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Five things the Yankees need to do to win the AL Wild Card Game

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The Yankees will play in the postseason for the first time since 2015 on Tuesday, hosting Minnesota in a winner-take-all contest. Let's take a look at what they need to do to beat the Twins and advance to the ALDS.

Luis Severino will start the biggest game of his career on Tuesday versus the Minnesota Twins in the AL Wild Card Game.
Luis Severino will start the biggest game of his career on Tuesday versus the Minnesota Twins in the AL Wild Card Game.
Photo by Abbie Parr/Getty Images

1. Luis Severino must pitch like it's any other game

When Andy Pettitte gave up seven runs and failed to complete three innings in a 12-1 Braves' rout at Yankee Stadium in Game One of the 1996 World Series, perhaps he was a bit unnerved by the enormity of the event. After all, it was his first ever start in the Fall Classic. Pettitte rebounded in grand fashion in Game Five, out-dueling John Smoltz 1-0 in one of the greatest World Series games ever pitched.

Luis Severino will not have the luxury of a rebound game versus the Twins. If the Yankees lose on Tuesday, then their season is over. But Sevy can't approach this game as if the season is riding on the outcome, and thus risk being too tight and not having his sharpest stuff. Severino should simply have the same exact mindset and composure that he has maintained throughout his breakout 2017 campaign.

Severino has emerged as one of the top starters in the game, pitching to a 2.98 ERA, 1.04 WHIP, and .208/.266/.338 slash line. He ranks among the top three in the AL for each category, and his .603 OPS against trails only Cy Young Award front-runner Corey Kluber.

The 23-year-old right-hander has also been a model of consistency, allowing three earned runs or fewer in 25 of his 31 starts. Severino doesn't need to be perfect on Tuesday. He doesn't need to hurl a shutout either. If he simply pitches to his ERA, then he will give the Yankees a great chance to win.

2. Yankee hitters must be patient at the plate

The Bronx Bombers lived up to their moniker this year, clubbing a best-in-the-majors 241 home runs. That tally is also the 15th highest single-season total by a team in baseball history. But the Yankees were only 8-27 in games where they failed to homer.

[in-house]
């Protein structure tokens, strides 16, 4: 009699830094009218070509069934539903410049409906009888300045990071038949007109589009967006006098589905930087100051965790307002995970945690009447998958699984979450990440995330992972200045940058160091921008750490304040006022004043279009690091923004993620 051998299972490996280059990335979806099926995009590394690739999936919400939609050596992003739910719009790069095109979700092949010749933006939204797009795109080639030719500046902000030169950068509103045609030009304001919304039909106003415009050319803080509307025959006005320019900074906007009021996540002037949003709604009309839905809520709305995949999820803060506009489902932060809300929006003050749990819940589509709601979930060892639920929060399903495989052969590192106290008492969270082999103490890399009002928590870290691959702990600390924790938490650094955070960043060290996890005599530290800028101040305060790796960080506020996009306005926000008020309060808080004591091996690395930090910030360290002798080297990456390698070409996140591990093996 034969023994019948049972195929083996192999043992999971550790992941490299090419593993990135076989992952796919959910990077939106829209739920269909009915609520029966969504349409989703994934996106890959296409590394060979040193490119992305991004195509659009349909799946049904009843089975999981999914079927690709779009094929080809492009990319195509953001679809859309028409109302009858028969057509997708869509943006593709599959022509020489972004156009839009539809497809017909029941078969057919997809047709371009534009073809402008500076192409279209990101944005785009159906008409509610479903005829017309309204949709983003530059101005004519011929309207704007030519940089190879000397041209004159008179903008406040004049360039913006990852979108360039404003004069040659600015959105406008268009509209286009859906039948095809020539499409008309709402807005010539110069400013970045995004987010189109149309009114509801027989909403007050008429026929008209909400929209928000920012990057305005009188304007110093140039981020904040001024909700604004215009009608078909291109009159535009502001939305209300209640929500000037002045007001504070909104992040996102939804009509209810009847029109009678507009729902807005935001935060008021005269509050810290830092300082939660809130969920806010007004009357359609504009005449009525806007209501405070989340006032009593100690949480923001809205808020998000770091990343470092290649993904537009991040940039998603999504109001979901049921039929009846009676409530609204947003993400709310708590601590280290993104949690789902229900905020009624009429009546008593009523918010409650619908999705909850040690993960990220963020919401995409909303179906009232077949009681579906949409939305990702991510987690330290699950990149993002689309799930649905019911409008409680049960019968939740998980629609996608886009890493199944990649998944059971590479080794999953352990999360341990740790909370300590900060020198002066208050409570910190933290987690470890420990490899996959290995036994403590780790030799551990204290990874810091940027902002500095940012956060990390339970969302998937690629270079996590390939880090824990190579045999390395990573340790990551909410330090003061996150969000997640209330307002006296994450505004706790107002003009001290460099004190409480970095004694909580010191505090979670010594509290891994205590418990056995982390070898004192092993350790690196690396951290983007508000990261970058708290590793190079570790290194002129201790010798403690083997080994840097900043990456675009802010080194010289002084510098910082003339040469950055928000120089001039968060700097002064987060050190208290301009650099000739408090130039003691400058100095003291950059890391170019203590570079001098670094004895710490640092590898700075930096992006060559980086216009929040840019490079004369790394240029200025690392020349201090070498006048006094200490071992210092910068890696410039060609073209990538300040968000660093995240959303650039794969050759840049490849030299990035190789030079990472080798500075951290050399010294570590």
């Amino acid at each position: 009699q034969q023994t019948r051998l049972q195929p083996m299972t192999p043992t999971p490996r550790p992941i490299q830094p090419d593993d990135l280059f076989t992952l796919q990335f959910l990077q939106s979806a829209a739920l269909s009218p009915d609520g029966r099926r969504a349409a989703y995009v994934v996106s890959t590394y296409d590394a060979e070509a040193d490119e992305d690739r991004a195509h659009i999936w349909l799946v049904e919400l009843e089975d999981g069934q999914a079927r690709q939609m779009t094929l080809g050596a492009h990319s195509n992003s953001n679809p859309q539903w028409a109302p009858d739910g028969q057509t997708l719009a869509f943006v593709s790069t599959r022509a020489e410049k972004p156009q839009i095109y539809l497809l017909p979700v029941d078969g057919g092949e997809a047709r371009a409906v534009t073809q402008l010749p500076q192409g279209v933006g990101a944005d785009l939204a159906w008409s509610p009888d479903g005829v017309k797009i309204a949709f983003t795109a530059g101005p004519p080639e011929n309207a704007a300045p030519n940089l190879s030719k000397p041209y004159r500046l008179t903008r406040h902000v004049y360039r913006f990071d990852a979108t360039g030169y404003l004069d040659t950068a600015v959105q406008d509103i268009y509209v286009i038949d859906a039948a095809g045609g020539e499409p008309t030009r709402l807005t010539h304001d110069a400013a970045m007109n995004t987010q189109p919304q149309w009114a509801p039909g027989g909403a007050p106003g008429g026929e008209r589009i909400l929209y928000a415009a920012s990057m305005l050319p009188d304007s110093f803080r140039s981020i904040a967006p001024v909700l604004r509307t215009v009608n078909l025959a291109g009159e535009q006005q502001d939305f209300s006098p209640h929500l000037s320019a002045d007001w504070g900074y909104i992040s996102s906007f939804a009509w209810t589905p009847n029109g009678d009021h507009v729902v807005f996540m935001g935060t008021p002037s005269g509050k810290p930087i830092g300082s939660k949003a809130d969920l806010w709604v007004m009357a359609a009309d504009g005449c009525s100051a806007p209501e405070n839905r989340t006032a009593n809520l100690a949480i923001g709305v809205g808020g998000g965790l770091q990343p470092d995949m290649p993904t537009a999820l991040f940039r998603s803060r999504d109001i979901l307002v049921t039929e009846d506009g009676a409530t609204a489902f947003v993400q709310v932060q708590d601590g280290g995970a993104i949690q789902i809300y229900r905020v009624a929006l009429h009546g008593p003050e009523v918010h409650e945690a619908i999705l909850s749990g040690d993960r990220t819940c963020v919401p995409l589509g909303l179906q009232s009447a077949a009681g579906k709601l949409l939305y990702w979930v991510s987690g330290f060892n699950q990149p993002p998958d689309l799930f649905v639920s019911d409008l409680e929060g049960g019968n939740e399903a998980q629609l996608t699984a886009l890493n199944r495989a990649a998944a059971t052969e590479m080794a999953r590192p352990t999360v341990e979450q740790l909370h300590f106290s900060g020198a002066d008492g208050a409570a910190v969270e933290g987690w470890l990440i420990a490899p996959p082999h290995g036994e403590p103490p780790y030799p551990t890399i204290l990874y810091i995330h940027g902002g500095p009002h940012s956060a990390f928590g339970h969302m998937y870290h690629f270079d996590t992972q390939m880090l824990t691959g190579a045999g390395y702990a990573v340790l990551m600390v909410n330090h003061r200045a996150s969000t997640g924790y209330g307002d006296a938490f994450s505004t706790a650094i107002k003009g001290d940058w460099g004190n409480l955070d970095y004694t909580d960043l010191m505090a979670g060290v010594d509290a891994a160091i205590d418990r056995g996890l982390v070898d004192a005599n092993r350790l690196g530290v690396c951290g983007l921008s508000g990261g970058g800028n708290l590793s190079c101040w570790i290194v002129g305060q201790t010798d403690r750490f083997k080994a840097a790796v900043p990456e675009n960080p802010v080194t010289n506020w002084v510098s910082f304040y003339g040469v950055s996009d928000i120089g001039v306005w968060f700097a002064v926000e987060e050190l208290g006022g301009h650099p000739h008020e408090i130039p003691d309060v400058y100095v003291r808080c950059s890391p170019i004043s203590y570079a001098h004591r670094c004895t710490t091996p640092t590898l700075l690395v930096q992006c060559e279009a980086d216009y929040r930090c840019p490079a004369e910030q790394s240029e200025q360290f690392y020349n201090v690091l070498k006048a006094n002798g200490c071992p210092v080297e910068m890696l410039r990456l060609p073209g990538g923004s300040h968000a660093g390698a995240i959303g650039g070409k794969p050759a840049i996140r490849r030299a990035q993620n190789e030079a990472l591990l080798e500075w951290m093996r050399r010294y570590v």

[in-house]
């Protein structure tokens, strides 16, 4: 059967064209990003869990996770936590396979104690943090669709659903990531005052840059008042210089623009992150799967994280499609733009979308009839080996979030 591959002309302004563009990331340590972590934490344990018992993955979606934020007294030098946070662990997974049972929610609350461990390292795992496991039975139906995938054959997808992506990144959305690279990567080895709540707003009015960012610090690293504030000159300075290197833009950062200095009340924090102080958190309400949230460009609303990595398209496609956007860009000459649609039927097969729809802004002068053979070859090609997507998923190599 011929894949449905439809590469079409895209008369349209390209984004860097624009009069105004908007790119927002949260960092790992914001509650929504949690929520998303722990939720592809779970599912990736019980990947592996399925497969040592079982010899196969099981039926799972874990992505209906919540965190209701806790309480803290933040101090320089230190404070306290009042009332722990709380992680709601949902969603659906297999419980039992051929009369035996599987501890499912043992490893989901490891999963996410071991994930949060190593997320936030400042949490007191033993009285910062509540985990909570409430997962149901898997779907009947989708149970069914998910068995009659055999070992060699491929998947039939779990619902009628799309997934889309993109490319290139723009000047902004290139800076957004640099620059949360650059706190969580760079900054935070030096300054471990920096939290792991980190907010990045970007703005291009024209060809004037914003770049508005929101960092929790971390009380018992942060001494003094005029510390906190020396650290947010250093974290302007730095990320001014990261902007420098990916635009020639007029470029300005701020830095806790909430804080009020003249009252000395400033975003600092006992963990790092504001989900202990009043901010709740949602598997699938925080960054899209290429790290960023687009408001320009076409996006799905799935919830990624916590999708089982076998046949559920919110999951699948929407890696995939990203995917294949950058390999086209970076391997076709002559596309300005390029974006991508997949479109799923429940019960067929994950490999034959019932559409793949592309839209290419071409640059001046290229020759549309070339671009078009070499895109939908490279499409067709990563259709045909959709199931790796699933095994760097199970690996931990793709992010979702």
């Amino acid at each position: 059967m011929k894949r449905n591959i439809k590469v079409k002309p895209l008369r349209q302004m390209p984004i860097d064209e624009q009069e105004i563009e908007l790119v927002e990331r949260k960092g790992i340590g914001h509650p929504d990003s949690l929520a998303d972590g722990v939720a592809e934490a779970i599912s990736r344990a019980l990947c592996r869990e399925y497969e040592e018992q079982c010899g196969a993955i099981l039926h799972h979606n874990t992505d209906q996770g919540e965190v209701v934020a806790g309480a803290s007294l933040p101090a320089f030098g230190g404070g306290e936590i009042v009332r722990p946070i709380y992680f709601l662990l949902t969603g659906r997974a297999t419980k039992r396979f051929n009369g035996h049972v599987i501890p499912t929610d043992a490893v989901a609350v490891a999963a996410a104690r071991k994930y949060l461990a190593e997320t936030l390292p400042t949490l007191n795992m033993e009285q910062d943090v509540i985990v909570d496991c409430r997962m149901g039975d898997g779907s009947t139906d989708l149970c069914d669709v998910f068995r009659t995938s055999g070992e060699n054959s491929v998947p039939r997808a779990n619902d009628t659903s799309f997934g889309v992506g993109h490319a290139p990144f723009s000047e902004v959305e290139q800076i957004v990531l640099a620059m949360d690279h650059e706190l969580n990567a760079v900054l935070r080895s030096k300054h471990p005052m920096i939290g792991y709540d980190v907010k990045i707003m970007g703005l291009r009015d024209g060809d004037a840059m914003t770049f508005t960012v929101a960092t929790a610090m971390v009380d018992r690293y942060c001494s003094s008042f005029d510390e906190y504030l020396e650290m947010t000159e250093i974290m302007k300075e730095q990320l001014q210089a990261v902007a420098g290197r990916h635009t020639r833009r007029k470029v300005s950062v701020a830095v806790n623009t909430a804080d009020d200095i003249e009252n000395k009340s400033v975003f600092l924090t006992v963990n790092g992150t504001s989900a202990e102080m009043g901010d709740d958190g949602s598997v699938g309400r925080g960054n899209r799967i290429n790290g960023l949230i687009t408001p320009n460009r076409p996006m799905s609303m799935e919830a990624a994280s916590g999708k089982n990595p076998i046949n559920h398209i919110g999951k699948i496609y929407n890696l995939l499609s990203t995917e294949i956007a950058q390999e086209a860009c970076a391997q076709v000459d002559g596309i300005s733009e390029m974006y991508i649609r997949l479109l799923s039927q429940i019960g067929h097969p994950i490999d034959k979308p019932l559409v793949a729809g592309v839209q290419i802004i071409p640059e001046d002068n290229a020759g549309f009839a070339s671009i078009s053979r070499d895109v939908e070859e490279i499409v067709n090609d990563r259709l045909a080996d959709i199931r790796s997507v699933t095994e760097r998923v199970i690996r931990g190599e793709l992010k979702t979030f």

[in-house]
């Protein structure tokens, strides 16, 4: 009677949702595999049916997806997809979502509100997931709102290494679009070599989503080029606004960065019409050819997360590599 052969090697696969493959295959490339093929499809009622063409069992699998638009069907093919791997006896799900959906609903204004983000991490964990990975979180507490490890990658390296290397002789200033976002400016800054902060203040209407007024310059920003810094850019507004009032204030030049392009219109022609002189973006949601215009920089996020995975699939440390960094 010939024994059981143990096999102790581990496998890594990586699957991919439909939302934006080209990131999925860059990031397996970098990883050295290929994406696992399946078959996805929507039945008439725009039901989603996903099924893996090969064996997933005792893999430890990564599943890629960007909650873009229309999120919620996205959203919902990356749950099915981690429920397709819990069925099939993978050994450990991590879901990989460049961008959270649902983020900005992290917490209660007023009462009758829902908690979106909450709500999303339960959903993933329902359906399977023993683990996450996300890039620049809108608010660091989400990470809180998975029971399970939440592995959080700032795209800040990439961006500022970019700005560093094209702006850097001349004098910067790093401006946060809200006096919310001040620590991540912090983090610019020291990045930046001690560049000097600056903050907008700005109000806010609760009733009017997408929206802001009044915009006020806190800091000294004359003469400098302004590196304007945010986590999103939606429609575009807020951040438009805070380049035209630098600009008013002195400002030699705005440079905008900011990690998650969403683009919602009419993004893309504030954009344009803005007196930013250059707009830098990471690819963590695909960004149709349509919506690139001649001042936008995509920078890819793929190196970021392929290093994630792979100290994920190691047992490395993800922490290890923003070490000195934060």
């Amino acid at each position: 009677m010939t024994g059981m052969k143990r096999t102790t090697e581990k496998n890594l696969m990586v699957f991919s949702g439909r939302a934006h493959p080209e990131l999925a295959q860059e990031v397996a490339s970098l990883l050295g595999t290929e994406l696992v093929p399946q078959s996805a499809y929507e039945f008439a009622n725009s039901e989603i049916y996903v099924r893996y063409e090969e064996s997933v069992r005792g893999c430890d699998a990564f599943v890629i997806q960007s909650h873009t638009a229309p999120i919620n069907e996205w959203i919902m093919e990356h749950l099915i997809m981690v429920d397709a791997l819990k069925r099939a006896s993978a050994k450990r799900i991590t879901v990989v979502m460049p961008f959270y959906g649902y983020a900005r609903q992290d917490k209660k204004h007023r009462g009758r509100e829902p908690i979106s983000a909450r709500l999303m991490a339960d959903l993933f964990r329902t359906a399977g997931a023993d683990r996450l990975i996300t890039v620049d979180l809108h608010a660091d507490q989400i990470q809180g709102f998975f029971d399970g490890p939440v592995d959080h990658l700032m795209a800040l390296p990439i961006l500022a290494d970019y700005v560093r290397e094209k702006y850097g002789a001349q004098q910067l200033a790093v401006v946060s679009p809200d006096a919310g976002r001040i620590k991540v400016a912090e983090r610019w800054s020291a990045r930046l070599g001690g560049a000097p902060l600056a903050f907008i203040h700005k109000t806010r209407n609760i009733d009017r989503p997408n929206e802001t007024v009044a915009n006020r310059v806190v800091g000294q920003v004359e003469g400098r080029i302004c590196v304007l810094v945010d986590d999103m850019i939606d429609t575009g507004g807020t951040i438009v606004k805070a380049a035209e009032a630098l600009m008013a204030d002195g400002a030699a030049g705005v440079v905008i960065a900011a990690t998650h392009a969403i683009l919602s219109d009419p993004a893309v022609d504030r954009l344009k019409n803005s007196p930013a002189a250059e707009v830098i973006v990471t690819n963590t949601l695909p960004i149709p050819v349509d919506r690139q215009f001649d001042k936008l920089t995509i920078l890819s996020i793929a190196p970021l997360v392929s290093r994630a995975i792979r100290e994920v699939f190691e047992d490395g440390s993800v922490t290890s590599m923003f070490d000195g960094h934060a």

The Yankees will be facing a starter on Tuesday that has been prone to giving up home runs, with only seven AL pitchers having allowed more round-trippers than Ervin Santana (31) this year. But he has failed to allow a dinger in 12 of his 33 starts, and has had only seven starts where he gave up multiple homers. If Santana is at his best, then the Yankees must be prepared to win without the long ball.

The key is patience at the plate. Yankee hitters must be prepared to take pitches, work the count, and pass the baton. New York is tied with Cleveland for the second highest on-base percentage in the league this year (.339), trailing only Houston (.346). The Yankees have pushed 858 men across the plate, but they have also stranded an awful lot of runners.

It would be very exciting if the Bombers put on a firepower display in The House That Ruth Built versus Twins' pitching on Tuesday. But the team must be able to play small ball if that is what is required. Otherwise, this postseason run could end in a hurry.

3. The Yankees should run if they get the chance

Santana has been stingy when it comes to allowing base runners (1.13 WHIP) this year. So the Yankees must make the most of their opportunities, and this means running when they get the chance.

Brett Gardner is 23-for-28 in stolen base attempts this season, while Jacoby Ellsbury is 22-for-25. Even guys who are not known as speedsters have done well on the basepaths when picking their spots. Aaron Judge is 9-for-13, Chase Headley is 9-for-11, and Aaron Hicks is 10-for-15. Tyler Wade may be the fastest guy on the team, so expect to see him used as a pinch-runner at some point if the opportunity presents itself.

4. Gary Sanchez must have a big game behind the plate

The Kraken's troubles behind the dish have been well-documented, leading reporters to ask Joe Girardi if he is considering starting Austin Romine instead. Girardi dismissed the questions by stating "everyone has a bad day," but the concerns are valid. Girardi had previously chided Sanchez about his blocking, publicly stating, “he has to get better.”

When certain Yankee hurlers are at their best — Dellin Betances among them — their pitches sometimes end up in the dirt. That's not a bad thing; it's an important part of their arsenal. You cannot ask them to hold back for fear that one might get away and end up at the backstop. It's the catcher's job to block these nasty pitches which often generate swing-and-miss strikes.

Sanchez must be at his defensive best on Tuesday. In what figures to be a close game, the Yankees can't allow runs to score on wild pitches and passed balls.

5. Girardi must manage like this is an elimination game

I hate to state the obvious, but fans have been frustrated with Girardi all year when he remained faithful to his bullpen hierarchy amidst the struggles of multiple relievers. He must be prepared to ditch the binder on Tuesday.

This means that if Severino is pitching well, then he should be left in the game. If a reliever is brought in and is ineffective, he should be given a quick hook.

We saw a glimpse of this on Friday night when Betances entered a 4-0 game in the ninth. He was pulled in favor of Aroldis Chapman after allowing the first two batters to reach base.

Girardi has often exhibited great managerial instincts, including his in-game decision-making. If he is flexible on Tuesday and manages based on the situation, then the Yankees should be in good shape.